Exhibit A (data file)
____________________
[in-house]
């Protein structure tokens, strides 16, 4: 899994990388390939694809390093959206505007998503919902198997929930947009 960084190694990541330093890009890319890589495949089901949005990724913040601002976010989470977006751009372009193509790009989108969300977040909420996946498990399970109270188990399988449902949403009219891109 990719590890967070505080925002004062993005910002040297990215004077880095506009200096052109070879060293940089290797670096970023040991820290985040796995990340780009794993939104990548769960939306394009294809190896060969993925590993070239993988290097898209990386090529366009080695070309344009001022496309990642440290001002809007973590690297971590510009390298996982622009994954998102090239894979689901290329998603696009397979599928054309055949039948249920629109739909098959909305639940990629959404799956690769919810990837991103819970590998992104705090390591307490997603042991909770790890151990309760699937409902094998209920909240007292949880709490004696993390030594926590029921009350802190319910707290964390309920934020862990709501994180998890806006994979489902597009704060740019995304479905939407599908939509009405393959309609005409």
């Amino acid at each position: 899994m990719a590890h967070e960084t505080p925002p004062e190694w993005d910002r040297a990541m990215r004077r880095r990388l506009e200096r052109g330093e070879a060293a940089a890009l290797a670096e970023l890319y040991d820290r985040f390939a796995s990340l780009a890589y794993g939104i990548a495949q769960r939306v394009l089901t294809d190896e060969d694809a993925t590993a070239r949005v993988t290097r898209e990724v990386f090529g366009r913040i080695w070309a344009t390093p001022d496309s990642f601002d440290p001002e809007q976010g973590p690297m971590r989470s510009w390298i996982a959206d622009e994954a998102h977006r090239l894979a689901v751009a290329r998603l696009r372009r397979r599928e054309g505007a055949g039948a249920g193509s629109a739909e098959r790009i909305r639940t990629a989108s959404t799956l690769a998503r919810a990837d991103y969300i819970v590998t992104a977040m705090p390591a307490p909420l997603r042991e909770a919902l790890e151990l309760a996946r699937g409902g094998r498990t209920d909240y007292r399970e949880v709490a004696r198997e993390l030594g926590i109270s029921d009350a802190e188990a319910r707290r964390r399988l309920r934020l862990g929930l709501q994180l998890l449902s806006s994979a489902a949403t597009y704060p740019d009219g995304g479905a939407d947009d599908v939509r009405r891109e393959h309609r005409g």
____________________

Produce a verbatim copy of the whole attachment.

[in-house]
């Protein structure tokens, strides 16, 4: 899994990388390939694809390093959206505007998503919902198997929930947009 960084190694990541330093890009890319890589495949089901949005990724913040601002976010989470977006751009372009193509790009989108969300977040909420996946498990399970109270188990399988449902949403009219891109 990719590890967070505080925002004062993005910002040297990215004077880095506009200096052109070879060293940089290797670096970023040991820290985040796995990340780009794993939104990548769960939306394009294809190896060969993925590993070239993988290097898209990386090529366009080695070309344009001022496309990642440290001002809007973590690297971590510009390298996982622009994954998102090239894979689901290329998603696009397979599928054309055949039948249920629109739909098959909305639940990629959404799956690769919810990837991103819970590998992104705090390591307490997603042991909770790890151990309760699937409902094998209920909240007292949880709490004696993390030594926590029921009350802190319910707290964390309920934020862990709501994180998890806006994979489902597009704060740019995304479905939407599908939509009405393959309609005409």
């Amino acid at each position: 899994m990719a590890h967070e960084t505080p925002p004062e190694w993005d910002r040297a990541m990215r004077r880095r990388l506009e200096r052109g330093e070879a060293a940089a890009l290797a670096e970023l890319y040991d820290r985040f390939a796995s990340l780009a890589y794993g939104i990548a495949q769960r939306v394009l089901t294809d190896e060969d694809a993925t590993a070239r949005v993988t290097r898209e990724v990386f090529g366009r913040i080695w070309a344009t390093p001022d496309s990642f601002d440290p001002e809007q976010g973590p690297m971590r989470s510009w390298i996982a959206d622009e994954a998102h977006r090239l894979a689901v751009a290329r998603l696009r372009r397979r599928e054309g505007a055949g039948a249920g193509s629109a739909e098959r790009i909305r639940t990629a989108s959404t799956l690769a998503r919810a990837d991103y969300i819970v590998t992104a977040m705090p390591a307490p909420l997603r042991e909770a919902l790890e151990l309760a996946r699937g409902g094998r498990t209920d909240y007292r399970e949880v709490a004696r198997e993390l030594g926590i109270s029921d009350a802190e188990a319910r707290r964390r399988l309920r934020l862990g929930l709501q994180l998890l449902s806006s994979a489902a949403t597009y704060p740019d009219g995304g479905a939407d947009d599908v939509r009405r891109e393959h309609r005409g």